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PUBLICATION HIGHLIGHT: Anatomy of an interrupted irrigation season: Micro-drought at the Wind River Indian Reservation

Wind River Reservation, WY (Photo: J. Stephen Conn, Flickr CC BY-NC 2.0)
Wind River Reservation, WY (Photo: J. Stephen Conn, Flickr CC BY-NC 2.0)

Water shortages during the growing season have become increasingly common at the Wind River Indian Reservation (WRIR) in Wyoming since the turn of the 21st century. In a new study published online in Climate Risk Management, CIRES researchers at the ESRL Physical Sciences Division and collaborators examine the causes for a micro-drought during the 2015 irrigation season, which occurred within a water year that was characterized by wetter-than-normal conditions and remained drought-free, according to the U.S Drought Monitor. The researchers combined a social science assessment with analyses of the region’s hydroclimatic observations to deconstruct how this shortage manifested at WRIR. This study illustrates how micro-droughts can result from social and environmental factors unique to a local system, and how a collaborative project can support drought preparedness at a tribal reservation.

In the hydroclimate analyses, CIRES researchers found that although precipitation at the WRIR and the surrounding mountains during the 2015 water year was about 120 percent of normal, snowfall was significantly below normal, particularly at higher elevations, meaning the surplus in precipitation fell as rain. This lead to a diminished snowpack in the Wind River Mountain Range, where the bulk of the reservation’s water comes from. Abnormally high temperatures were the cause: wintertime average temperatures over the Wind River range were as much as 7.2 degrees Fahrenheit above normal. The diminished snowpack melted out much faster and earlier than expected, and the early spring runoff was augmented by an extremely wet May. Reservoirs in the southwest of the reservation were overflowing, and water managers did not have the capacity to hold back the water. June brought back abnormally high temperatures, and the atmospheric evaporative demand increased quickly thereafter. In the peak of the growing season, farmers and ranchers were hit with a rapidly drying landscape, and found themselves with little water in the reservoirs to fulfill their needs. As a consequence, the irrigation season was terminated about six weeks earlier than normal.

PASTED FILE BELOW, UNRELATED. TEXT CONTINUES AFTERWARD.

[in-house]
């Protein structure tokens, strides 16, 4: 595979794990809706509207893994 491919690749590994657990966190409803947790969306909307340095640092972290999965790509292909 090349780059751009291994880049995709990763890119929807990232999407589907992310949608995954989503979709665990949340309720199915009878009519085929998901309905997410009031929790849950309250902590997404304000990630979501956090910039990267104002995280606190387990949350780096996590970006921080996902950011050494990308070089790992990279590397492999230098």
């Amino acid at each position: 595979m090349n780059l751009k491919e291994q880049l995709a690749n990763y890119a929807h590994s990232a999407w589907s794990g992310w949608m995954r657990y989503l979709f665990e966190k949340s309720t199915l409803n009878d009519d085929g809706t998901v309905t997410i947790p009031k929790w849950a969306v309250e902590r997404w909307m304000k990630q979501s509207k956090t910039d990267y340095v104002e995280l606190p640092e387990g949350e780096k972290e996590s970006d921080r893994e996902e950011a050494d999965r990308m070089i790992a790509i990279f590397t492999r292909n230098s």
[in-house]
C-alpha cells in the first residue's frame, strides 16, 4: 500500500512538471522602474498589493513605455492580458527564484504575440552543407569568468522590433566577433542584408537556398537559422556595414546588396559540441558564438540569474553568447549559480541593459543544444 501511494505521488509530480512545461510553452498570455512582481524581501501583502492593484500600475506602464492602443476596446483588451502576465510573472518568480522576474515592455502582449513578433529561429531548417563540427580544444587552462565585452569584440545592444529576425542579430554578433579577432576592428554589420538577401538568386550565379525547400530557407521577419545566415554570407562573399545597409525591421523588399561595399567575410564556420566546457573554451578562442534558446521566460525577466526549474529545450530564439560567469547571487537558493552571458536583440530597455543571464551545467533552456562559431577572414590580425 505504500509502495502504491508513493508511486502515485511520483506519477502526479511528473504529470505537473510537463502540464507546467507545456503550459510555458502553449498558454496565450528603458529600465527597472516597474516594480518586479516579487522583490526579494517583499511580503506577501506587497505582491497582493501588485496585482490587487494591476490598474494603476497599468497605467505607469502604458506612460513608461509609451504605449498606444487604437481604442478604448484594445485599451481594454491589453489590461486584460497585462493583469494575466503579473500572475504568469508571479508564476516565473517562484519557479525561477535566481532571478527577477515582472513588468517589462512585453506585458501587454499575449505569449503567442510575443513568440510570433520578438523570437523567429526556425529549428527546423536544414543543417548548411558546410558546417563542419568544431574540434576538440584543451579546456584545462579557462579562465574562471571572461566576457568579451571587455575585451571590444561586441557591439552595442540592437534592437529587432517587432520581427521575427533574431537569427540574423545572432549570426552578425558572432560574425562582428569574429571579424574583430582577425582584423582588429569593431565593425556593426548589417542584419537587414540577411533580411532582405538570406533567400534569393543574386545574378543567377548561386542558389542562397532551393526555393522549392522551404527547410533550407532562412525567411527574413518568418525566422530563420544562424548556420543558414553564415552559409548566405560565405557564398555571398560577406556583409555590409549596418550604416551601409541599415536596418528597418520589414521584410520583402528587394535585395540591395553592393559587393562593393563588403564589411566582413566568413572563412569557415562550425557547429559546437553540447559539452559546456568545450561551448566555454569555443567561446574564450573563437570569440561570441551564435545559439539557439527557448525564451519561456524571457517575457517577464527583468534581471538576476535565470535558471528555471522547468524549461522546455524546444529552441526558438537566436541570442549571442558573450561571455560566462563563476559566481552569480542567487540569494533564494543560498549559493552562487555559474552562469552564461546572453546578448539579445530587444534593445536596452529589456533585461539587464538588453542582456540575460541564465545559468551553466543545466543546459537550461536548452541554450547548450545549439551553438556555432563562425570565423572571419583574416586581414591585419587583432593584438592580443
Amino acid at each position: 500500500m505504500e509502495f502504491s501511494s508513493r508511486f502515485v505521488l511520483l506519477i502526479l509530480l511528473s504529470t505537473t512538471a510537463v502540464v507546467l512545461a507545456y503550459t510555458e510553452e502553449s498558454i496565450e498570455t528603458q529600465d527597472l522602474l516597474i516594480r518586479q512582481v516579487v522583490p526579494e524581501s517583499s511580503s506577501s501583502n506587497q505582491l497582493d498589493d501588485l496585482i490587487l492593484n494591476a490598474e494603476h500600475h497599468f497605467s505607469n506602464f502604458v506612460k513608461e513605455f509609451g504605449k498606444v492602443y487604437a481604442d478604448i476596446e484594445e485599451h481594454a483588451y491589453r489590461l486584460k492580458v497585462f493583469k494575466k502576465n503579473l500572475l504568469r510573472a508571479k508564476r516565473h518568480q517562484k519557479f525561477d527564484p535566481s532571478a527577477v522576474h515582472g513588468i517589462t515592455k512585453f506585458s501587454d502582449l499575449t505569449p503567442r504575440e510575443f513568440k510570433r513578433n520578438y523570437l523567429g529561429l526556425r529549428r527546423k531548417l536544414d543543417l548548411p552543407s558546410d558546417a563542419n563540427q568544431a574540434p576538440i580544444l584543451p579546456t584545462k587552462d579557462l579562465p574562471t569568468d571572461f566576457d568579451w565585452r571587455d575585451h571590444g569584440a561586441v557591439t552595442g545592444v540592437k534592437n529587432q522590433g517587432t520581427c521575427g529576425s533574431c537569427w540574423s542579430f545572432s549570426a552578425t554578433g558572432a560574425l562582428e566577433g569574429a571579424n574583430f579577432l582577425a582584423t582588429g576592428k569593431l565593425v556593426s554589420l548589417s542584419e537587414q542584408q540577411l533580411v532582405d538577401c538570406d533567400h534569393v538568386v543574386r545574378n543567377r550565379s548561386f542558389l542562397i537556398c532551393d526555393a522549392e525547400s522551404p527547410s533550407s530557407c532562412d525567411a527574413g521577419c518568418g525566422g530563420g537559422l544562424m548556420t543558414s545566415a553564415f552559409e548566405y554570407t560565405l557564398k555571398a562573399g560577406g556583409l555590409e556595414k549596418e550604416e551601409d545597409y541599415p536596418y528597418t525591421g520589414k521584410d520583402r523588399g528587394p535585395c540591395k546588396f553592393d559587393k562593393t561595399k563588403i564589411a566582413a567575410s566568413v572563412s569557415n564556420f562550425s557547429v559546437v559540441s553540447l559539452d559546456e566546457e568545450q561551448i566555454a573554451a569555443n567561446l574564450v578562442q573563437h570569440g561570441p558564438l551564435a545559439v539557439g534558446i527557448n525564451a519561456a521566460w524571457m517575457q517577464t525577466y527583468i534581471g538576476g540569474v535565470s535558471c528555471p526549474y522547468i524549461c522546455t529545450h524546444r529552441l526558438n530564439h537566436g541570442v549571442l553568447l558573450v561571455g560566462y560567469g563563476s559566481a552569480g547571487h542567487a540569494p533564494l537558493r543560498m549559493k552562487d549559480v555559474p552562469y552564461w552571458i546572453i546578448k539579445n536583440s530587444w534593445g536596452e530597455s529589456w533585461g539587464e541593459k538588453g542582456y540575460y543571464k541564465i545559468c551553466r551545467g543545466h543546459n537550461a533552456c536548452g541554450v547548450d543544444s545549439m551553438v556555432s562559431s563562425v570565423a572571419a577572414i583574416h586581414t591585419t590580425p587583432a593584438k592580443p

This study shows that a collaborative approach to drought preparedness can be successful, through the co-production of an early warning system and monitoring infrastructure, capacity building, and conducting a community-driven social-ecological system vulnerability assessment. These insights will be used to directly inform drought planning and help identify short- and long-term adaptation strategies that can be implemented at the Wind River Indian Reservation. While this assessment is particular to this reservation, the insights gleaned from this integrated research framework can serve as a model elsewhere in the Intermountain West region and beyond.

Authors of Anatomy of an interrupted irrigation season: Micro-drought at the Wind River Indian Reservation are Shannon McNeeley of the North Central Climate Science Center, Candida Dewes, Imtiaz Rangwala, and Mike Hobbins of the ESRL Physical Sciences Division, Crystal Stiles of the High Plains Regional Climate Center, and Cody Knutson of the National Drought Mitigation Center.